The book's a mystery at heart. Heidi's personal quest to track down her past and find where she comes from is both believable and the kind of thing kids can identify with. In spite of Bernie's objections, she goes out into the cold world to find what she wants most. Weeks, as a writer, deftly weaves different lessons and wisdoms into her text without ever making it preachy or didactic. Heidi says right from the start that there are some things in this world that you cannot know. That's a truth that places the rest of the book in a distinct and curious light. For her part, Heidi learns quite of a bit of the truth, even if large chunks are missing here and there.
What was most impressive about the story though was the character of So B. It. How do you go about creating a mentally handicapped character without reducing her to stereotypes or oversimplification? Somehow Weeks has managed it, and the result is an astounding novel. Quite frankly, this book hinges on whether or not you find the character of So B. It realistic and sympathetic. Weeks treads carefully around her subject but makes it perfectly clear that in spite of her problems, this is a woman who cares deeply for the people who love her. Even if she can't express it all the time.
There are also some touchy subjects that Weeks skirts around believably. As I read the book, I wondered how the author would deal with the details of Heidi's conception. I won't give anything away but to say that the book's a class act and the subject, which is addressed in a child-friendly manner, works. And by the way, if you're worried about whether or not this title will be interesting to kids, don't be. The writing here is great, riddled with mysteries and lots of lists that Heidi likes to keep things straight in.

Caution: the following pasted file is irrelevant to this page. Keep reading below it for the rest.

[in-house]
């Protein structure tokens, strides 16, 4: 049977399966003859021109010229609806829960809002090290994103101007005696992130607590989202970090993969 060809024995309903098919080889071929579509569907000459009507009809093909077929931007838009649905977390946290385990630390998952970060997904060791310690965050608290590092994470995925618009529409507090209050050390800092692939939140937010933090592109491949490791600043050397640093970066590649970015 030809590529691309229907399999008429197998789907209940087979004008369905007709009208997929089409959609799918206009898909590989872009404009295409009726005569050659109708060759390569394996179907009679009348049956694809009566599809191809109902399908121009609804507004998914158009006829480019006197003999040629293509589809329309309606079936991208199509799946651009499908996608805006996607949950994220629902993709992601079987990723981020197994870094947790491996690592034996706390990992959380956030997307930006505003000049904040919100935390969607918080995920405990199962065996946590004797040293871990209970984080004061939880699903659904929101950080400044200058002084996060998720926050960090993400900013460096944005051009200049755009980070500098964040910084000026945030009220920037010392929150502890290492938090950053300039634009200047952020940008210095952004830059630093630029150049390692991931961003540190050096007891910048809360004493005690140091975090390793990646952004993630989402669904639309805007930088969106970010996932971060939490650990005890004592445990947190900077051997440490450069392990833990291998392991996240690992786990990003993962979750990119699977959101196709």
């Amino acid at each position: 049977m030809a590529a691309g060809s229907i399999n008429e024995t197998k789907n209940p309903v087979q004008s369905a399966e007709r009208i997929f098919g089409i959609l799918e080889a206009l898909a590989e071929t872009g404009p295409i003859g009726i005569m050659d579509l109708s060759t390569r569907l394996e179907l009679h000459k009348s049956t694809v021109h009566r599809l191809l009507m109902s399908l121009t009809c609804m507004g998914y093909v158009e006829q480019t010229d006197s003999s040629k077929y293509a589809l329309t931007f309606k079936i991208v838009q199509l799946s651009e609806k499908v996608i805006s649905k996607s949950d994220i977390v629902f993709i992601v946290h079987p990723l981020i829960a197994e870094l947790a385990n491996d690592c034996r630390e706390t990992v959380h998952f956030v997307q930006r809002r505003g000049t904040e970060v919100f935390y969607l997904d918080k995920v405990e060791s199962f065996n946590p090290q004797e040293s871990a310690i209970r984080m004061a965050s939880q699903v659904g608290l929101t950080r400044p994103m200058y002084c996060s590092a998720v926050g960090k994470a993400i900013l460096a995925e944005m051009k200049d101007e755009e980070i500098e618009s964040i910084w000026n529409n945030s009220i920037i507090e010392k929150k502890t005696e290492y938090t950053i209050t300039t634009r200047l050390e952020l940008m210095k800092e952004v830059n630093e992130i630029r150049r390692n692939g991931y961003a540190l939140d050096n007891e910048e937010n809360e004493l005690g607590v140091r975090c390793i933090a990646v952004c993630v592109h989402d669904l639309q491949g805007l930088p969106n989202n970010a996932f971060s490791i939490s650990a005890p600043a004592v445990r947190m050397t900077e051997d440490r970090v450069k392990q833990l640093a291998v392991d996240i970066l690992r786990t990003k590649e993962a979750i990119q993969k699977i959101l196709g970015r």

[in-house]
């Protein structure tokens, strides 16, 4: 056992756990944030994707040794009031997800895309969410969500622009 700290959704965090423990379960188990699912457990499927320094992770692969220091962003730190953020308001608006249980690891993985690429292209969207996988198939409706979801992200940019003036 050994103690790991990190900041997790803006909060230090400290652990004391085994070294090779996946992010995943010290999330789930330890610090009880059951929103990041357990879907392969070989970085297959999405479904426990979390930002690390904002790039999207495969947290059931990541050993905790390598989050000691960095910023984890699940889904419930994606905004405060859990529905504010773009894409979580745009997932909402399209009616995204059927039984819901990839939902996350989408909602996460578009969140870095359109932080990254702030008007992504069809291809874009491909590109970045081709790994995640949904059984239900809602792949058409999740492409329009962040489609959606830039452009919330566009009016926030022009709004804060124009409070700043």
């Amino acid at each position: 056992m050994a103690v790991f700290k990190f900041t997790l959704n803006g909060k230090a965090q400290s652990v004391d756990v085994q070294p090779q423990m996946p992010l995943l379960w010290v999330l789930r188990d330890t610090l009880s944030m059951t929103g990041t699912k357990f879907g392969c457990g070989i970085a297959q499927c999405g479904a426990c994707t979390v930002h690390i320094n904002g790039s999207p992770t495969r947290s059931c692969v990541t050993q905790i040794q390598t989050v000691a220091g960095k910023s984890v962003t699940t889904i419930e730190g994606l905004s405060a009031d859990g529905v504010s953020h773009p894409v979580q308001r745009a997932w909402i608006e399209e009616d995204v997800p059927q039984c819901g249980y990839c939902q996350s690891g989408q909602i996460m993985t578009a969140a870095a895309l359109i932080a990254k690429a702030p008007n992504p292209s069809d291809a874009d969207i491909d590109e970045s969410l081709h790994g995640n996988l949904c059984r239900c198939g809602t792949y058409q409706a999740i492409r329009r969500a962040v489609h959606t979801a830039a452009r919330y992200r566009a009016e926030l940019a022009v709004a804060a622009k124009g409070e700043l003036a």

That this book never received so much as a Newbery honor rankles me. Not that the actual winners weren't deserving, but this is a truly beautiful book that every child should know. My greatest fear is that someone somewhere will get it mixed up with the far more mediocre, "Ida B", which came out in the same year. For those who locate this title correctly, however, they will find something that is appealing to kids and yet is well written enough to earn the respect of adults as well. A gem.
I liked this book. The characters were interesting and less cookie-cutter than many other novels (children's and adult!) The protagonist is a good person, admittedly defying her adult guardians to undertake her quest, but not rebellious simply to rebel. The unorthodox family in this book makes a fine role model of a loving modern family. I really appreciate the lesson herein that we all have limitations, but we have to step up with whatever we've been given and do our best to contribute. The agoraphobic caregiver, for example, who can manage a household without ever going outside. It is also fun to see Heidi develop socially as she moves through the outside world for the first time on her adventure. Because she is older but never went to school, she analyzes and interprets her new social skills (lying, behaviors that people do or don't want to tolerate) in an interesting way, and there may be kids who really learn from this.
I'm glad I read it, and not just to preview for my child.
Thoroughly enjoyed the contrast in characters and real-lie symbolism between family, especially the delicate nature of mother and daughters. The author takes you in the mind space of the teenager and those surrounding her, but with a twist of fate that captures the reader until the end. Both my daughter and I read this title together, and became one with the characters with every change in the story and desire to see the little heroine "grow" as she went "threw" a myriad of emotional roller-coaster of her life.
i recommend this quick and delightful read to any mother and daughter that knows what it means to long for something even if it appears out of your immediate reach --- whatever is will be, and as the author titled this one, "So B. It."
Most Recent Customer Reviews
Arrived before time stated. Impressive😀